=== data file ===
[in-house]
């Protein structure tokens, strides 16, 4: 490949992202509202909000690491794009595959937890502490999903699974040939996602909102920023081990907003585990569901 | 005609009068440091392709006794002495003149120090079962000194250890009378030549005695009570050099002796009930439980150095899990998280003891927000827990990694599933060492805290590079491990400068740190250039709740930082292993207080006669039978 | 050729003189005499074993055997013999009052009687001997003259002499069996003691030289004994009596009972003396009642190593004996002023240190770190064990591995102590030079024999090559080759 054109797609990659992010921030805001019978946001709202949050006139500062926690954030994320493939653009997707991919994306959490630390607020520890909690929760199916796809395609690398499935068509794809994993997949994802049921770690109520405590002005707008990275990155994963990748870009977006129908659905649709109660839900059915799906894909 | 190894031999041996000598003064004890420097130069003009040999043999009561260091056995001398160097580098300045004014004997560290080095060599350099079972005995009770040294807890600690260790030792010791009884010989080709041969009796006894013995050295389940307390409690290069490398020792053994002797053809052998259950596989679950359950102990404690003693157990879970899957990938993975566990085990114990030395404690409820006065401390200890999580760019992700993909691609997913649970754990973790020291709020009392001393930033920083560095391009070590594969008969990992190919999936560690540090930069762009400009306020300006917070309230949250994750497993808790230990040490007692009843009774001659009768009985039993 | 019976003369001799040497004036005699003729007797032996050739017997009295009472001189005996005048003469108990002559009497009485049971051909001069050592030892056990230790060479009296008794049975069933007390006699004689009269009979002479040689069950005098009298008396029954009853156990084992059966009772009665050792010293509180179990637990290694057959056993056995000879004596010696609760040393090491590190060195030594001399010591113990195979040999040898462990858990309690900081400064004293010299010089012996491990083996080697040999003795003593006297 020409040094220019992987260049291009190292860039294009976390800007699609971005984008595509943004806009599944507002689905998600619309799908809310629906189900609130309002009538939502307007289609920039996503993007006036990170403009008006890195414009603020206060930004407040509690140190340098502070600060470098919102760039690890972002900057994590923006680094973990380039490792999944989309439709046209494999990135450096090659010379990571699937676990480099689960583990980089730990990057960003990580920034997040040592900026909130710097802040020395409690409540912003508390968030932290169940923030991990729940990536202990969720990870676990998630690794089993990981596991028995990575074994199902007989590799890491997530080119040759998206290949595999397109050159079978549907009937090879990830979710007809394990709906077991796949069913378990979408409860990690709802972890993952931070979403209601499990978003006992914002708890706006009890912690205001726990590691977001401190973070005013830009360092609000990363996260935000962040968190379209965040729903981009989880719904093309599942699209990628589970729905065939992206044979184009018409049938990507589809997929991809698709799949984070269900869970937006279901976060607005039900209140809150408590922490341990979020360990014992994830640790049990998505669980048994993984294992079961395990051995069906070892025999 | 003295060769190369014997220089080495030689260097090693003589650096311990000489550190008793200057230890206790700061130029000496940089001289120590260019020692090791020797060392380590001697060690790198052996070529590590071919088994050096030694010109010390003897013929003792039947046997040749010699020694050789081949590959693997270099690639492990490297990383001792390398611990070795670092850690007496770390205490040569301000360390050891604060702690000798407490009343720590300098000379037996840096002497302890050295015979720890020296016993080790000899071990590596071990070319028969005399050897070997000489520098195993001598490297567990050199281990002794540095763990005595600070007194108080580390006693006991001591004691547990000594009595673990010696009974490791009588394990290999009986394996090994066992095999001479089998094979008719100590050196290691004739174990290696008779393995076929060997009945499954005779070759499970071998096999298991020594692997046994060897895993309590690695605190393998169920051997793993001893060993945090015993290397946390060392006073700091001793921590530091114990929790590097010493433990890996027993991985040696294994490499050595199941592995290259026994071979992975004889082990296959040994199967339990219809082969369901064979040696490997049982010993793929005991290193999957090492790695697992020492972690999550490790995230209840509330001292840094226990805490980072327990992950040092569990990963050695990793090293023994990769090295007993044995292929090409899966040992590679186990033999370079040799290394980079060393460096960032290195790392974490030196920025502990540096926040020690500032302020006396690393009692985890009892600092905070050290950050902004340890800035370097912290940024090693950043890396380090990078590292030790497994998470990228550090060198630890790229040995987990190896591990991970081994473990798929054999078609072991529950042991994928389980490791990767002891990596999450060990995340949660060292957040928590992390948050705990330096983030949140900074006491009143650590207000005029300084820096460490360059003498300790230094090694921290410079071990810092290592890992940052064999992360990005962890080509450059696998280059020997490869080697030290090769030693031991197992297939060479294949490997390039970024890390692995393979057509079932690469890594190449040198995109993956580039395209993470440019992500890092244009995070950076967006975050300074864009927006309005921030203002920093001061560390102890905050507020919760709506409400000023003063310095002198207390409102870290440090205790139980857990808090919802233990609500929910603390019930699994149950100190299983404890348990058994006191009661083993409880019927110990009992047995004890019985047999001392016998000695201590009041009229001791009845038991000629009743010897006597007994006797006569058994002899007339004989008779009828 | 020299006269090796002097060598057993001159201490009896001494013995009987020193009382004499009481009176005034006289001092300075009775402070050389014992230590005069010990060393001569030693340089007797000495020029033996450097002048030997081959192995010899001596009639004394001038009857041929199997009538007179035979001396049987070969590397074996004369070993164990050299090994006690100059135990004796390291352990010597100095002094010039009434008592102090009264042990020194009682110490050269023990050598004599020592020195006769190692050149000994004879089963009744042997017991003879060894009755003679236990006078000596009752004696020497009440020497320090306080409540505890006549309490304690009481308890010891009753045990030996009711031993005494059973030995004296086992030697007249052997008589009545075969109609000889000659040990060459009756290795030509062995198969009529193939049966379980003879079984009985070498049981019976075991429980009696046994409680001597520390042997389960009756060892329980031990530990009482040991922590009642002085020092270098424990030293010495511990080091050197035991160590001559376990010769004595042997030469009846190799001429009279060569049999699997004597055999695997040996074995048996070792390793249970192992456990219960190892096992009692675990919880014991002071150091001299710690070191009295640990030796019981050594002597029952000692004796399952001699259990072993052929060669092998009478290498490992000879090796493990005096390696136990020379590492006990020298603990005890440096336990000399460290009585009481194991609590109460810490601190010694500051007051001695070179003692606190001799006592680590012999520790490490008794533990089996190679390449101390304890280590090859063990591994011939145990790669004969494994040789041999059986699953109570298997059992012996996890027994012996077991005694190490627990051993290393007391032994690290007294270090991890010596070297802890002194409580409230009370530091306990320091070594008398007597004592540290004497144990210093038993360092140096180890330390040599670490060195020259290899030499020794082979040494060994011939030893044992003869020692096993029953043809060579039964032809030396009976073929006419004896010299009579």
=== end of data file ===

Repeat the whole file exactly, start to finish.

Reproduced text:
[in-house]
């Protein structure tokens, strides 16, 4: 490949992202509202909000690491794009595959937890502490999903699974040939996602909102920023081990907003585990569901 | 005609009068440091392709006794002495003149120090079962000194250890009378030549005695009570050099002796009930439980150095899990998280003891927000827990990694599933060492805290590079491990400068740190250039709740930082292993207080006669039978 | 050729003189005499074993055997013999009052009687001997003259002499069996003691030289004994009596009972003396009642190593004996002023240190770190064990591995102590030079024999090559080759 054109797609990659992010921030805001019978946001709202949050006139500062926690954030994320493939653009997707991919994306959490630390607020520890909690929760199916796809395609690398499935068509794809994993997949994802049921770690109520405590002005707008990275990155994963990748870009977006129908659905649709109660839900059915799906894909 | 190894031999041996000598003064004890420097130069003009040999043999009561260091056995001398160097580098300045004014004997560290080095060599350099079972005995009770040294807890600690260790030792010791009884010989080709041969009796006894013995050295389940307390409690290069490398020792053994002797053809052998259950596989679950359950102990404690003693157990879970899957990938993975566990085990114990030395404690409820006065401390200890999580760019992700993909691609997913649970754990973790020291709020009392001393930033920083560095391009070590594969008969990992190919999936560690540090930069762009400009306020300006917070309230949250994750497993808790230990040490007692009843009774001659009768009985039993 | 019976003369001799040497004036005699003729007797032996050739017997009295009472001189005996005048003469108990002559009497009485049971051909001069050592030892056990230790060479009296008794049975069933007390006699004689009269009979002479040689069950005098009298008396029954009853156990084992059966009772009665050792010293509180179990637990290694057959056993056995000879004596010696609760040393090491590190060195030594001399010591113990195979040999040898462990858990309690900081400064004293010299010089012996491990083996080697040999003795003593006297 020409040094220019992987260049291009190292860039294009976390800007699609971005984008595509943004806009599944507002689905998600619309799908809310629906189900609130309002009538939502307007289609920039996503993007006036990170403009008006890195414009603020206060930004407040509690140190340098502070600060470098919102760039690890972002900057994590923006680094973990380039490792999944989309439709046209494999990135450096090659010379990571699937676990480099689960583990980089730990990057960003990580920034997040040592900026909130710097802040020395409690409540912003508390968030932290169940923030991990729940990536202990969720990870676990998630690794089993990981596991028995990575074994199902007989590799890491997530080119040759998206290949595999397109050159079978549907009937090879990830979710007809394990709906077991796949069913378990979408409860990690709802972890993952931070979403209601499990978003006992914002708890706006009890912690205001726990590691977001401190973070005013830009360092609000990363996260935000962040968190379209965040729903981009989880719904093309599942699209990628589970729905065939992206044979184009018409049938990507589809997929991809698709799949984070269900869970937006279901976060607005039900209140809150408590922490341990979020360990014992994830640790049990998505669980048994993984294992079961395990051995069906070892025999 | 003295060769190369014997220089080495030689260097090693003589650096311990000489550190008793200057230890206790700061130029000496940089001289120590260019020692090791020797060392380590001697060690790198052996070529590590071919088994050096030694010109010390003897013929003792039947046997040749010699020694050789081949590959693997270099690639492990490297990383001792390398611990070795670092850690007496770390205490040569301000360390050891604060702690000798407490009343720590300098000379037996840096002497302890050295015979720890020296016993080790000899071990590596071990070319028969005399050897070997000489520098195993001598490297567990050199281990002794540095763990005595600070007194108080580390006693006991001591004691547990000594009595673990010696009974490791009588394990290999009986394996090994066992095999001479089998094979008719100590050196290691004739174990290696008779393995076929060997009945499954005779070759499970071998096999298991020594692997046994060897895993309590690695605190393998169920051997793993001893060993945090015993290397946390060392006073700091001793921590530091114990929790590097010493433990890996027993991985040696294994490499050595199941592995290259026994071979992975004889082990296959040994199967339990219809082969369901064979040696490997049982010993793929005991290193999957090492790695697992020492972690999550490790995230209840509330001292840094226990805490980072327990992950040092569990990963050695990793090293023994990769090295007993044995292929090409899966040992590679186990033999370079040799290394980079060393460096960032290195790392974490030196920025502990540096926040020690500032302020006396690393009692985890009892600092905070050290950050902004340890800035370097912290940024090693950043890396380090990078590292030790497994998470990228550090060198630890790229040995987990190896591990991970081994473990798929054999078609072991529950042991994928389980490791990767002891990596999450060990995340949660060292957040928590992390948050705990330096983030949140900074006491009143650590207000005029300084820096460490360059003498300790230094090694921290410079071990810092290592890992940052064999992360990005962890080509450059696998280059020997490869080697030290090769030693031991197992297939060479294949490997390039970024890390692995393979057509079932690469890594190449040198995109993956580039395209993470440019992500890092244009995070950076967006975050300074864009927006309005921030203002920093001061560390102890905050507020919760709506409400000023003063310095002198207390409102870290440090205790139980857990808090919802233990609500929910603390019930699994149950100190299983404890348990058994006191009661083993409880019927110990009992047995004890019985047999001392016998000695201590009041009229001791009845038991000629009743010897006597007994006797006569058994002899007339004989008779009828 | 020299006269090796002097060598057993001159201490009896001494013995009987020193009382004499009481009176005034006289001092300075009775402070050389014992230590005069010990060393001569030693340089007797000495020029033996450097002048030997081959192995010899001596009639004394001038009857041929199997009538007179035979001396049987070969590397074996004369070993164990050299090994006690100059135990004796390291352990010597100095002094010039009434008592102090009264042990020194009682110490050269023990050598004599020592020195006769190692050149000994004879089963009744042997017991003879060894009755003679236990006078000596009752004696020497009440020497320090306080409540505890006549309490304690009481308890010891009753045990030996009711031993005494059973030995004296086992030697007249052997008589009545075969109609000889000659040990060459009756290795030509062995198969009529193939049966379980003879079984009985070498049981019976075991429980009696046994409680001597520390042997389960009756060892329980031990530990009482040991922590009642002085020092270098424990030293010495511990080091050197035991160590001559376990010769004595042997030469009846190799001429009279060569049999699997004597055999695997040996074995048996070792390793249970192992456990219960190892096992009692675990919880014991002071150091001299710690070191009295640990030796019981050594002597029952000692004796399952001699259990072993052929060669092998009478290498490992000879090796493990005096390696136990020379590492006990020298603990005890440096336990000399460290009585009481194991609590109460810490601190010694500051007051001695070179003692606190001799006592680590012999520790490490008794533990089996190679390449101390304890280590090859063990591994011939145990790669004969494994040789041999059986699953109570298997059992012996996890027994012996077991005694190490627990051993290393007391032994690290007294270090991890010596070297802890002194409580409230009370530091306990320091070594008398007597004592540290004497144990210093038993360092140096180890330390040599670490060195020259290899030499020794082979040494060994011939030893044992003869020692096993029953043809060579039964032809030396009976073929006419004896010299009579």